Life Video

By Kirstie Sutheran 

This is the heart-warming moment a bride signs her wedding song as she walks down the aisle to her deaf husband.

Moments before Elizabeth Shoesmith tied the knot with fiancé Scott, she decided to serenade him with Christina Perri’s song 1000 Years.

Looking across from his blushing bride dressed in a floral gown, the 38-year-old personal trainer was quickly moved to tears in front of their intimately assembled guests on January 27.

Elizabeth, the 41-year-old CEO, taught herself the lyrics and gestures in the months leading up to their big day at Zest Waterfront at The Spit in Sydney, Australia.

Elizabeth said: “Scott just burst into tears when he saw me.

“He has watched the video back at least 100 times now.

“I wanted to surprise him and he had no idea I was going to sign during the ceremony.”

The happy couple met on Tinder two-years-ago and Elizabeth started learning sign language as soon as they began dating.

Scott began losing his hearing at the age of five and was profoundly deaf by the age of eight.

After extensive speech therapy, Scott can speak extremely well, however Elizabeth was concerned the meaning of her song choice would be lost via lip reading.

She said: “I did some research and found that on average deaf people only comprehend about 60% of what is being said via lip reading.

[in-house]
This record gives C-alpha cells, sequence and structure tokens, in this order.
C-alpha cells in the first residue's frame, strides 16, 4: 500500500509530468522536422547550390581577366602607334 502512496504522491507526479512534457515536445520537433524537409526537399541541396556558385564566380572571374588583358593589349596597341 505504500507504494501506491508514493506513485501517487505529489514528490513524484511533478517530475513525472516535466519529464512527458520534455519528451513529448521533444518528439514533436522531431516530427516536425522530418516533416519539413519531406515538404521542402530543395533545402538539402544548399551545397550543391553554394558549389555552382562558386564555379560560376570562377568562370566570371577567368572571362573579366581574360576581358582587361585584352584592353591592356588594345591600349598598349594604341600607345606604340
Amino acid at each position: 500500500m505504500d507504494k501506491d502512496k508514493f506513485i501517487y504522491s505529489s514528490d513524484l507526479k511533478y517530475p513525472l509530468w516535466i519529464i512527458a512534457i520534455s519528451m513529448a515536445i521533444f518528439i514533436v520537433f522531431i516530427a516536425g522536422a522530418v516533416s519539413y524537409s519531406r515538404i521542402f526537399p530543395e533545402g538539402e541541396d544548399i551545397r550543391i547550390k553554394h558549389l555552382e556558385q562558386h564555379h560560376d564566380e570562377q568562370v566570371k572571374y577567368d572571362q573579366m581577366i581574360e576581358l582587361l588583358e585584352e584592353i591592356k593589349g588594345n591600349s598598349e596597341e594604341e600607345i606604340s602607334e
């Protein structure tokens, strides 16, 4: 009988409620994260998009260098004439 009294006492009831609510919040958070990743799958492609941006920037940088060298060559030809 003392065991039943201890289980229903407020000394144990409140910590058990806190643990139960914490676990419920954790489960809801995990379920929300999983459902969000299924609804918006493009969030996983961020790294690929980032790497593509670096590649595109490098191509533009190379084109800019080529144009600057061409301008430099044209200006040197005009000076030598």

“So, learning Auslan has been really important.

“I started learning the song three months out from the wedding.

“Shortly before the wedding I sent a video of myself practicing to one of Scott’s friends who is an interpreter, and he checked it for me.

“Every time I had practised it leading up to the day I would make mistakes or go blank.

“But when I was left at the top of the aisle and locked eyes with Scott, I didn’t look away.

“It honestly felt like we were the only ones in the room.”

The doting mum-of-two is the CEO of The Inclusive Foundation, a not-for-profit with the mission of creating a world where everyone is included through organisational assessment, government and agency partnership, social change, and advocacy and empowerment of others.

Elizabeth said: “In simple terms, I want to be rid of all the labels and lift the conversation and social change up a level.

“It should not be a solo fight for disability, LGBTI, gender, age, ethnicity, or religion inclusion.

“We need to simply create a world where everyone is included.

“So as a professional business transformation consultant I plan to transfer those skills to social transformation.

“I am currently seeking corporate partnerships.”